[Noisebridge-discuss] Who do we want to exclude? [Drama]

Lyra elevin at MIT.EDU
Tue Apr 9 22:59:08 UTC 2013

Tom, Ken, thank you for those amazing posts. I would like to point out that
Marina's art piece sounds way more humanity-affirming when you talk about
it than it was presented to me. From wikipedia (and that video):

To test the limits of the relationship between performer and audience,
Abramović developed one of her most challenging (and best-known)
performances. She assigned a passive role to herself, with the public being
the force which would act on her.

Abramović had placed upon a table 72 objects that people were allowed to
use (a sign informed them) in any way that they chose. Some of these were
objects that could give pleasure, while others could be wielded to inflict
pain, or to harm her. Among them were a rose, a feather, honey, a whip,
scissors, a scalpel, a gun and a single bullet. For six hours the artist
allowed the audience members to manipulate her body and actions.

Initially, members of the audience reacted with caution and modesty, but as
time passed (and the artist remained impassive) people began to act more
aggressively. As Abramović described it later:

“What I learned was that... if you leave it up to the audience, they can
kill you.” ... “I felt really violated: they cut up my clothes, stuck rose
thorns in my stomach, one person aimed the gun at my head, and another took
it away. It created an aggressive atmosphere. After exactly 6 hours, as
planned, I stood up and started walking toward the audience. Everyone ran
away, to escape an actual

We need more people to intervene, long before you get the the point of

On 9 April 2013 15:33, D J Capelis <mail at capelis.dj> wrote:

> On Tue, Apr 9, 2013 at 12:32 PM, Ken M. Haggerty <kenmhaggerty at gmail.com>wrote:
>> There is an excellent artist named *Marina Abramovic*. In one of her
>> works, *Rhythm 0 <http://youtu.be/ennfeVSirDU>*, she stood next to a
>> table with objects of pleasure (rose, feather, grapes, honey) and pain
>> (whip, scalpel, gun, bullet), and accepted all liability for whatever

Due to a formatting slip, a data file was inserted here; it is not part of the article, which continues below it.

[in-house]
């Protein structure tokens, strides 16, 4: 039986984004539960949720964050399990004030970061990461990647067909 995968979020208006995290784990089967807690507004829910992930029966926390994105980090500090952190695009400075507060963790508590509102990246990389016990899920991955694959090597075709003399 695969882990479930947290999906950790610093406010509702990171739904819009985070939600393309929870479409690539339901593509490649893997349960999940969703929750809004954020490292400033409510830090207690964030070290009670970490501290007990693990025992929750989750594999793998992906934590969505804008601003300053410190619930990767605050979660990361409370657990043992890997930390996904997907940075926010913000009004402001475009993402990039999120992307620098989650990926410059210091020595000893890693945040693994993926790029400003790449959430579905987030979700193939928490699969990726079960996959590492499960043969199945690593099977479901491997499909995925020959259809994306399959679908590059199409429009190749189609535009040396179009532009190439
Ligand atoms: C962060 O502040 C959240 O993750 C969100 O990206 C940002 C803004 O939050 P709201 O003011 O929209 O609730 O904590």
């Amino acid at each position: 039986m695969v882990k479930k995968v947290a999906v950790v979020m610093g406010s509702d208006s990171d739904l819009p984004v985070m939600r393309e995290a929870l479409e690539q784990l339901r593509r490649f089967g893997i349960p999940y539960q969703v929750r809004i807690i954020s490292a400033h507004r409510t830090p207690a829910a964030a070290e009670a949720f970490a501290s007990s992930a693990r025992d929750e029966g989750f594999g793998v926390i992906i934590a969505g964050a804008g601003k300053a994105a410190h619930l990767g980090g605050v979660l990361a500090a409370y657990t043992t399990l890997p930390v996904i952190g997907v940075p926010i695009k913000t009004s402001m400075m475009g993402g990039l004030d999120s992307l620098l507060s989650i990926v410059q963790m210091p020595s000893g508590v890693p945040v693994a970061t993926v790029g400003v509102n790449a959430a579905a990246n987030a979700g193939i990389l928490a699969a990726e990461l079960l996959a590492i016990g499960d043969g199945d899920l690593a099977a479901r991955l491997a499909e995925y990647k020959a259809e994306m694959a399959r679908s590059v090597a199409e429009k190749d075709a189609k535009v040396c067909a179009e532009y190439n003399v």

>> happened to her. A few people did try to hurt her, but every time the other
>> guests in the gallery would intervene and save not only her but each other.
>> Noisebridge is very much like that; through this freedom afforded to us by
>> the decisions of others, we must not be afraid to create our own limits. In
>> that, we are *limitless*.
> As much as that's a beautiful piece of work[1], I think it's important to
> remember that social norms are influenced by social privilege and social
> standing and social norms that some people and some groups find reliable
> for them are things other people and other groups find don't reliably work
> for them.  It is probably important to cultivate a community that strives a
> set of social norms that are as consistently reliable as possible for
> everyone working in the spirit of noisebridge's mission of doing loosely
> defined awesome things.
> For instance, many people at noisebridge are delighted to find a community
> where they can rely on a series of social norms that include assuming other
> people are technically skilled, friendly exchange of ideas and valuing
> people by their technical skills.  Other people can come to the same place,
> and because of one factor or another, experience exactly zero of those
> things as reliable social norms in the space.  There is a danger in
> assuming that the social norms we are offered by a community are also
> extended to others.  It often leads people to assume that since they can
> rely on those social norms, others can too and equality is seemingly doing
> pretty well.  (I think we are all optimists more often than we suspect and
> I think in many ways, that is commendable, but obviously, in this one,
> people just end up with blind spots more often than not.)
> I guess what I'm trying to say is while the brilliance of a
> self-regulating social system is attractive, implementing a culture in
> practice requires careful consideration of the edge, corner and side cases
> and careful consideration of the truth that how we perceive the culture to
> work for ourselves will invariably differ from how others are able to
> interact with it.  It is a good thing to take a self regulating system (as
> really, everything is at some scope or another) and determine which cases
> aren't being probably dealt with in ways we want and what simplest elegant
> mechanism might exist to try and correct them.  Careful analysis and
> correction of places where organic processes are yielding rotting products
> instead of local fresh cultivated products is an important part of actually
> implementing something real.
> tl;dr: Yield rates are important.
> ~DJ
> [1] And by the way, thanks for sharing it!  I enjoyed reading about it
> here.
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